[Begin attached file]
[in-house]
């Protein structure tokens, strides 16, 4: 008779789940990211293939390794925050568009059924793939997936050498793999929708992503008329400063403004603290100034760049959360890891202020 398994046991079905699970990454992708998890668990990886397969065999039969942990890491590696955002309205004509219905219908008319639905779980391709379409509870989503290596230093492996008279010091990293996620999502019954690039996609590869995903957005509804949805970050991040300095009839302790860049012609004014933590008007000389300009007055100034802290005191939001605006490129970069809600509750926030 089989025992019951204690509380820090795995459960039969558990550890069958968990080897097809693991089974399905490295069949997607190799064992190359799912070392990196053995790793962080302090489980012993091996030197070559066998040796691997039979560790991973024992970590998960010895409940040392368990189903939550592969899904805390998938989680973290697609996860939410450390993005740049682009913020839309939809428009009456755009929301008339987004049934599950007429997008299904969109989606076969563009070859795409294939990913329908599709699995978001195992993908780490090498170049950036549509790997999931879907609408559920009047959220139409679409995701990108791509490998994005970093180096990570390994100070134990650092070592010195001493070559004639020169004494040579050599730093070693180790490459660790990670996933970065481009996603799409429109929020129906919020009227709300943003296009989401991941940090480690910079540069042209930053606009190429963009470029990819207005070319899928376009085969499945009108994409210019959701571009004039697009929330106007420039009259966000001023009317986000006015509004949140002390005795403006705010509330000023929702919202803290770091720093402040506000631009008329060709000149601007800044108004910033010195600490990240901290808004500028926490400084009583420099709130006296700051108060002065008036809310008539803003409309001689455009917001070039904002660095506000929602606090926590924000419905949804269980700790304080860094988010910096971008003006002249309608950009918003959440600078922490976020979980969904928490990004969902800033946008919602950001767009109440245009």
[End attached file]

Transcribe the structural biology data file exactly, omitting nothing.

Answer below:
[in-house]
């Protein structure tokens, strides 16, 4: 008779789940990211293939390794925050568009059924793939997936050498793999929708992503008329400063403004603290100034760049959360890891202020 398994046991079905699970990454992708998890668990990886397969065999039969942990890491590696955002309205004509219905219908008319639905779980391709379409509870989503290596230093492996008279010091990293996620999502019954690039996609590869995903957005509804949805970050991040300095009839302790860049012609004014933590008007000389300009007055100034802290005191939001605006490129970069809600509750926030 089989025992019951204690509380820090795995459960039969558990550890069958968990080897097809693991089974399905490295069949997607190799064992190359799912070392990196053995790793962080302090489980012993091996030197070559066998040796691997039979560790991973024992970590998960010895409940040392368990189903939550592969899904805390998938989680973290697609996860939410450390993005740049682009913020839309939809428009009456755009929301008339987004049934599950007429997008299904969109989606076969563009070859795409294939990913329908599709699995978001195992993908780490090498170049950036549509790997999931879907609408559920009047959220139409679409995701990108791509490998994005970093180096990570390994100070134990650092070592010195001493070559004639020169004494040579050599730093070693180790490459660790990670996933970065481009996603799409429109929020129906919020009227709300943003296009989401991941940090480690910079540069042209930053606009190429963009470029990819207005070319899928376009085969499945009108994409210019959701571009004039697009929330106007420039009259966000001023009317986000006015509004949140002390005795403006705010509330000023929702919202803290770091720093402040506000631009008329060709000149601007800044108004910033010195600490990240901290808004500028926490400084009583420099709130006296700051108060002065008036809310008539803003409309001689455009917001070039904002660095506000929602606090926590924000419905949804269980700790304080860094988010910096971008003006002249309608950009918003959440600078922490976020979980969904928490990004969902800033946008919602950001767009109440245009």